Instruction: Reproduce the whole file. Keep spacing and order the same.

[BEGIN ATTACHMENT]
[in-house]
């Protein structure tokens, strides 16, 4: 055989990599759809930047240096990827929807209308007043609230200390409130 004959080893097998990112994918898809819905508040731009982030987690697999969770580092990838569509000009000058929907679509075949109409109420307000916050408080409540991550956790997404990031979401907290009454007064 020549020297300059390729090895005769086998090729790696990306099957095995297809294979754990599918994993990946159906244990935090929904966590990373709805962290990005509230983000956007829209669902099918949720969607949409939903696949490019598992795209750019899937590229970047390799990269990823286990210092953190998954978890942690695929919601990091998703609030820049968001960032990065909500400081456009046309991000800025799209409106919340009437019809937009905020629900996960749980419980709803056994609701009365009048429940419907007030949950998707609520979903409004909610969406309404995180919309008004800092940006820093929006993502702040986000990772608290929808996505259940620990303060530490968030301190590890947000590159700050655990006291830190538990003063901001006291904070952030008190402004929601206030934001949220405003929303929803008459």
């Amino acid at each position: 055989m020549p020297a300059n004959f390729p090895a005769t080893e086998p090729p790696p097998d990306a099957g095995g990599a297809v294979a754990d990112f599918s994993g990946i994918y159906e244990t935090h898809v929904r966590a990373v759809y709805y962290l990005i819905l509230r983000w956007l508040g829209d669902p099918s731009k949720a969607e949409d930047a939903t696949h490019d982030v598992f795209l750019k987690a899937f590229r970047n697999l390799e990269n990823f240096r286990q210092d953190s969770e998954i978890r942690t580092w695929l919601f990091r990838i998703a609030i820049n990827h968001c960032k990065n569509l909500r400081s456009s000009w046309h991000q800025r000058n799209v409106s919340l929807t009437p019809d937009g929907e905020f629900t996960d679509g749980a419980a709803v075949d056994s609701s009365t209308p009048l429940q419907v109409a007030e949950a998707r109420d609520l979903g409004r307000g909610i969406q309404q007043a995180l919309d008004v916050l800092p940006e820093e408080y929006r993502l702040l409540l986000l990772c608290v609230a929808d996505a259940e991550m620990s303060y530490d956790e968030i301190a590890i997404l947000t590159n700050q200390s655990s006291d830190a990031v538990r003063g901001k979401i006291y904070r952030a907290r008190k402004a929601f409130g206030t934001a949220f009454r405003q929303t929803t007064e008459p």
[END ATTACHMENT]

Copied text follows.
[in-house]
């Protein structure tokens, strides 16, 4: 055989990599759809930047240096990827929807209308007043609230200390409130 004959080893097998990112994918898809819905508040731009982030987690697999969770580092990838569509000009000058929907679509075949109409109420307000916050408080409540991550956790997404990031979401907290009454007064 020549020297300059390729090895005769086998090729790696990306099957095995297809294979754990599918994993990946159906244990935090929904966590990373709805962290990005509230983000956007829209669902099918949720969607949409939903696949490019598992795209750019899937590229970047390799990269990823286990210092953190998954978890942690695929919601990091998703609030820049968001960032990065909500400081456009046309991000800025799209409106919340009437019809937009905020629900996960749980419980709803056994609701009365009048429940419907007030949950998707609520979903409004909610969406309404995180919309008004800092940006820093929006993502702040986000990772608290929808996505259940620990303060530490968030301190590890947000590159700050655990006291830190538990003063901001006291904070952030008190402004929601206030934001949220405003929303929803008459």
């Amino acid at each position: 055989m020549p020297a300059n004959f390729p090895a005769t080893e086998p090729p790696p097998d990306a099957g095995g990599a297809v294979a754990d990112f599918s994993g990946i994918y159906e244990t935090h898809v929904r966590a990373v759809y709805y962290l990005i819905l509230r983000w956007l508040g829209d669902p099918s731009k949720a969607e949409d930047a939903t696949h490019d982030v598992f795209l750019k987690a899937f590229r970047n697999l390799e990269n990823f240096r286990q210092d953190s969770e998954i978890r942690t580092w695929l919601f990091r990838i998703a609030i820049n990827h968001c960032k990065n569509l909500r400081s456009s000009w046309h991000q800025r000058n799209v409106s919340l929807t009437p019809d937009g929907e905020f629900t996960d679509g749980a419980a709803v075949d056994s609701s009365t209308p009048l429940q419907v109409a007030e949950a998707r109420d609520l979903g409004r307000g909610i969406q309404q007043a995180l919309d008004v916050l800092p940006e820093e408080y929006r993502l702040l409540l986000l990772c608290v609230a929808d996505a259940e991550m620990s303060y530490d956790e968030i301190a590890i997404l947000t590159n700050q200390s655990s006291d830190a990031v538990r003063g901001k979401i006291y904070r952030a907290r008190k402004a929601f409130g206030t934001a949220f009454r405003q929303t929803t007064e008459p």